If your parent died without a will, the court will decide how your parent’s assets are distributed based on state laws. Either way, if you will be handling your parent’s estate, you need to get what are called letters of administration (or representation or testamentary) from the probate court to access any financial accounts that you weren’t a joint owner of with your parent. (You’ll be allowed to access joint accounts without going through the probate process).

If your parent dies with debt, the debts will be settled during the probate process. Any assets or property your parent had will be used to pay off debts before any money can be passed on to heirs. Learn more about what to do if your parent dies with debt.

If your parent had a trust, you won’t have to go through probate. Contact your parent’s attorney to discuss what steps to take.

Take inventory of assets and financial accounts

If you are the executor of your parent’s estate, you’ll likely need to take inventory of your parent’s assets for the probate process. Check your parent’s mail for account statements and search the house for deeds, property titles, business agreements and tax returns. If your parent had a financial advisor or accountant, that professional will likely know what assets your parent had.

You can access funds in accounts for which you are a joint account holder. And if you were named the beneficiary on your parent’s retirement account, contact the company that administers the account to find out what steps you need to take to transfer the funds. However, you won’t be able to access funds from accounts or transfer property in your parent’s name only until granted access by the probate court.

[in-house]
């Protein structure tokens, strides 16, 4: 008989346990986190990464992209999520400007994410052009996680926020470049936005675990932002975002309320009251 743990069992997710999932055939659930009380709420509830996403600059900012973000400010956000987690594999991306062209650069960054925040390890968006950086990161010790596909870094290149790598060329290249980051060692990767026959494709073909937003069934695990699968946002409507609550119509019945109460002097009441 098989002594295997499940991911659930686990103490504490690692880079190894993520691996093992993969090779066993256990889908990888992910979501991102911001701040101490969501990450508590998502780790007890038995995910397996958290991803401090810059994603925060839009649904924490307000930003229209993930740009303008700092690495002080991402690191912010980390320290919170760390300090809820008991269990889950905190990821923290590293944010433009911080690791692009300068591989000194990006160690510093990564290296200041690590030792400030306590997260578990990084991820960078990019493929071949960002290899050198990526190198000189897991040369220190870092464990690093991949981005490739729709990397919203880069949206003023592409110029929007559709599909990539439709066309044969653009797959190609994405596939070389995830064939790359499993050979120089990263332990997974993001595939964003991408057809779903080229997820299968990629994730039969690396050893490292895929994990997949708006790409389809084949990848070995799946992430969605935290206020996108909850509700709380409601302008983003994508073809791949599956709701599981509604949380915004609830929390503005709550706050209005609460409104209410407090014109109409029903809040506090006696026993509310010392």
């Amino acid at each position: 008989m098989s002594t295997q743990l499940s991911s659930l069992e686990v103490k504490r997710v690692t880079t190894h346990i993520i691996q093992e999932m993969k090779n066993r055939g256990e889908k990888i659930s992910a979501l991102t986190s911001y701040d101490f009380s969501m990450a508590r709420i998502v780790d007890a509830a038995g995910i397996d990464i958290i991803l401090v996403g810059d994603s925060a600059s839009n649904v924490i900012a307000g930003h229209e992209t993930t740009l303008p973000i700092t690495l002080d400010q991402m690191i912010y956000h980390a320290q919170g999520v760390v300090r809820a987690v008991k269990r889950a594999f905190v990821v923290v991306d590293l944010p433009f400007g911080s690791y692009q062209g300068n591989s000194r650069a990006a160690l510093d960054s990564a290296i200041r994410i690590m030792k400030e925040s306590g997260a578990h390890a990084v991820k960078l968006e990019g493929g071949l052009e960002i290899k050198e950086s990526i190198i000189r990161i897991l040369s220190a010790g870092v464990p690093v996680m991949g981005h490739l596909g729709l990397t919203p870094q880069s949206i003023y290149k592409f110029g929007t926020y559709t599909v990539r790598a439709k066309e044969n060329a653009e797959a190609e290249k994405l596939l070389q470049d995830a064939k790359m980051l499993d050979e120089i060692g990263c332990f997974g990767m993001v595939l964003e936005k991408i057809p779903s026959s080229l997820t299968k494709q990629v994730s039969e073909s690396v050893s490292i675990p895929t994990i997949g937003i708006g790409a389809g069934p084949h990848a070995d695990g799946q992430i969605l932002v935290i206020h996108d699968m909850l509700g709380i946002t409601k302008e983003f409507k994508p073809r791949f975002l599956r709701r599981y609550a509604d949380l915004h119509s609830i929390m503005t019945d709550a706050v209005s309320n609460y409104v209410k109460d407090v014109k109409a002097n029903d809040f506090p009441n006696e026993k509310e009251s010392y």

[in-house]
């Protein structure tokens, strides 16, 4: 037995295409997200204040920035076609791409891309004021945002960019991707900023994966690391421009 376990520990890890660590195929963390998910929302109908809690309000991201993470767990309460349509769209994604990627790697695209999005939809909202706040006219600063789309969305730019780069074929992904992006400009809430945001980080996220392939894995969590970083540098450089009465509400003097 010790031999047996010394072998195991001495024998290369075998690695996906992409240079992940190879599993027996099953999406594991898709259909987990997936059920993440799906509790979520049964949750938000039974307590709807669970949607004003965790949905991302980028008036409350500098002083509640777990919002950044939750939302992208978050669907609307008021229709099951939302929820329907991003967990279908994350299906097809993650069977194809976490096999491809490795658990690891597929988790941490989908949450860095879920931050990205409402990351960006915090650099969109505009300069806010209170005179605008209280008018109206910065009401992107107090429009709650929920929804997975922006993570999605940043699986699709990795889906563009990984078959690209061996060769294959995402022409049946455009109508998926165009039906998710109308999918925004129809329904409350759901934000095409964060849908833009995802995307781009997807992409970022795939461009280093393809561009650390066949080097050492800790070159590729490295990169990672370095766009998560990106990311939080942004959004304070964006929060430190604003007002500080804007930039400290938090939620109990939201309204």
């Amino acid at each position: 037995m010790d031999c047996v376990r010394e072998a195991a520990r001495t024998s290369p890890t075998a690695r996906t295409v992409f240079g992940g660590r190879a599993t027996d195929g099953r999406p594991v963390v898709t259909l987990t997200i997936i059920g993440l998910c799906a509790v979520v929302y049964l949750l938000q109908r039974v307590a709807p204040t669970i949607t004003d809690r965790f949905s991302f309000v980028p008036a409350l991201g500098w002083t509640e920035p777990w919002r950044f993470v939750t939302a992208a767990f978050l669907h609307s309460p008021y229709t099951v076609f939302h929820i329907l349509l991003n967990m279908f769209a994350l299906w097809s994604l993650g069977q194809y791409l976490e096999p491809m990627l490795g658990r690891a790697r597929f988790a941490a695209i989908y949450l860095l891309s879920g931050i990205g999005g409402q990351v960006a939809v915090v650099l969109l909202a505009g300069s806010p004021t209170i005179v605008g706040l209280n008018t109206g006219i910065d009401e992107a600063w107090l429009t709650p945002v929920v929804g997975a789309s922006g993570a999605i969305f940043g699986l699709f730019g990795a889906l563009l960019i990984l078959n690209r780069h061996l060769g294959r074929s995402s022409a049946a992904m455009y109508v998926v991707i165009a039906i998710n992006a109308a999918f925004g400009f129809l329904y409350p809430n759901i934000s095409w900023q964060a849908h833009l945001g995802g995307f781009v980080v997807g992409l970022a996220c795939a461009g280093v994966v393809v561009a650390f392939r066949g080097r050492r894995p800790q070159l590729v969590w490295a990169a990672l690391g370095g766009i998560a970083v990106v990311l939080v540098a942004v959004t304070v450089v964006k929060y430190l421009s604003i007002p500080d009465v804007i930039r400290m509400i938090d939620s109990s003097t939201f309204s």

Notify government agencies of your parent's death

If your parent was receiving Social Security benefits, report the death to the Social Security Administration to stop benefit payments by calling 1-800-772-1213. Be aware that the funeral home might take care of this step for you.

Notify Medicare or Medicaid if your parent was receiving either of those health coverage benefits. Reach out to any other government agencies that were providing benefits to your parent. Contact the Department of Motor Vehicles to cancel your parent’s driver’s license.

Notify financial institutions of your parent's death

Let your parent’s bank, pension provider, credit card companies, loan providers and any other financial institutions know about your parent’s death. Also contact the credit bureaus – Experian, Equifax and TransUnion – to place a death notice on your parent’s credit reports. 

Make a list of bills and cancel unnecessary services

Collect your parent’s mail and check the bank account or bank statements to see what bills are regularly paid. You might need to continue paying for some services such as electricity, gas, water and homeowners insurance until your parent’s house is sold. However, you might be able to quickly cancel the following services:

  • Auto insurance
  • Cell phone service
  • Internet
  • Cable or satellite TV
  • Newspaper and magazine subscriptions
  • Home deliveries
  • Prescription drug deliveries

Also deactivate your parent’s email and social media accounts to prevent identity theft. Some social media sites such as Facebook allow an account to be memorialized so that friends and family can share memories about the person who has died. 

File a final tax return

You’ll have to file a tax return for your parent—d pay any taxes that are owed. IRS Publication 559 has details on filing a return on behalf of someone who has died. Do not close your parent's bank account or an estate account that might be set up after your parent's death until you've filed a final tax return so you can deposit any refunds owed to your parent.

Consider hiring an accountant if your parent didn’t already have one to help prepare the return and assist with tax matters related to settling your parent’s estate. You also might need to hire an attorney to guide you through the probate process. Just remember that it’s OK to get help. You don’t have to go through this alone.

Bottom Line

Having a checklist of the steps to take after a parent's death will make a difficult time a little easier. It won't ease your grief. But it will minimize the stress and confusion you would otherwise face if you tried to tackle everything that needs to be done without a resource to guide you.

[ Keep Reading: How to Help a Parent With Finances After the Loss of a Spouse ]

Cameron Huddleston

Cameron Huddleston